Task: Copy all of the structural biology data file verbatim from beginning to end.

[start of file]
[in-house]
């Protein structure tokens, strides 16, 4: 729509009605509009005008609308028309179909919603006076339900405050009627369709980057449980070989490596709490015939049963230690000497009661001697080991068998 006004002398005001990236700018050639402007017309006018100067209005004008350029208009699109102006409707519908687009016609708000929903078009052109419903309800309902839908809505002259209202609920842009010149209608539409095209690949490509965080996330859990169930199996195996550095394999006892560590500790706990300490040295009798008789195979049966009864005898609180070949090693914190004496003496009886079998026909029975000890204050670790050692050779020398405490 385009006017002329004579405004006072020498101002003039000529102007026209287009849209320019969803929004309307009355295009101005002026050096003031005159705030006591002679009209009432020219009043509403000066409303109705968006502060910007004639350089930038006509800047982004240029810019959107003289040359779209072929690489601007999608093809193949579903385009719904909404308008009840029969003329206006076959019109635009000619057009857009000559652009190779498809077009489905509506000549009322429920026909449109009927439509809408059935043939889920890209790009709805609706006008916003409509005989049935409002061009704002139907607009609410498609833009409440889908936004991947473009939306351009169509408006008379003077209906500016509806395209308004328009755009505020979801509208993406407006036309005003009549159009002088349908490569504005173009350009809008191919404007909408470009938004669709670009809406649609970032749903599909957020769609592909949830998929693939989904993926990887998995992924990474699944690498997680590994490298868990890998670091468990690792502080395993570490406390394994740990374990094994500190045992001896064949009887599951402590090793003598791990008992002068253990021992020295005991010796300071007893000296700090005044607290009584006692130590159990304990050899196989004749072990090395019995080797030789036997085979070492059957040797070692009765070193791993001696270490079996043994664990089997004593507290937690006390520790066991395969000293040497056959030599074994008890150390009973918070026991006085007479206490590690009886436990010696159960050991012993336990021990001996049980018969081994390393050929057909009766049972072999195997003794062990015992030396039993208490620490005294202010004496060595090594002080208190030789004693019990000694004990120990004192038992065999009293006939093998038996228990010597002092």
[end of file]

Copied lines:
[in-house]
């Protein structure tokens, strides 16, 4: 729509009605509009005008609308028309179909919603006076339900405050009627369709980057449980070989490596709490015939049963230690000497009661001697080991068998 006004002398005001990236700018050639402007017309006018100067209005004008350029208009699109102006409707519908687009016609708000929903078009052109419903309800309902839908809505002259209202609920842009010149209608539409095209690949490509965080996330859990169930199996195996550095394999006892560590500790706990300490040295009798008789195979049966009864005898609180070949090693914190004496003496009886079998026909029975000890204050670790050692050779020398405490 385009006017002329004579405004006072020498101002003039000529102007026209287009849209320019969803929004309307009355295009101005002026050096003031005159705030006591002679009209009432020219009043509403000066409303109705968006502060910007004639350089930038006509800047982004240029810019959107003289040359779209072929690489601007999608093809193949579903385009719904909404308008009840029969003329206006076959019109635009000619057009857009000559652009190779498809077009489905509506000549009322429920026909449109009927439509809408059935043939889920890209790009709805609706006008916003409509005989049935409002061009704002139907607009609410498609833009409440889908936004991947473009939306351009169509408006008379003077209906500016509806395209308004328009755009505020979801509208993406407006036309005003009549159009002088349908490569504005173009350009809008191919404007909408470009938004669709670009809406649609970032749903599909957020769609592909949830998929693939989904993926990887998995992924990474699944690498997680590994490298868990890998670091468990690792502080395993570490406390394994740990374990094994500190045992001896064949009887599951402590090793003598791990008992002068253990021992020295005991010796300071007893000296700090005044607290009584006692130590159990304990050899196989004749072990090395019995080797030789036997085979070492059957040797070692009765070193791993001696270490079996043994664990089997004593507290937690006390520790066991395969000293040497056959030599074994008890150390009973918070026991006085007479206490590690009886436990010696159960050991012993336990021990001996049980018969081994390393050929057909009766049972072999195997003794062990015992030396039993208490620490005294202010004496060595090594002080208190030789004693019990000694004990120990004192038992065999009293006939093998038996228990010597002092």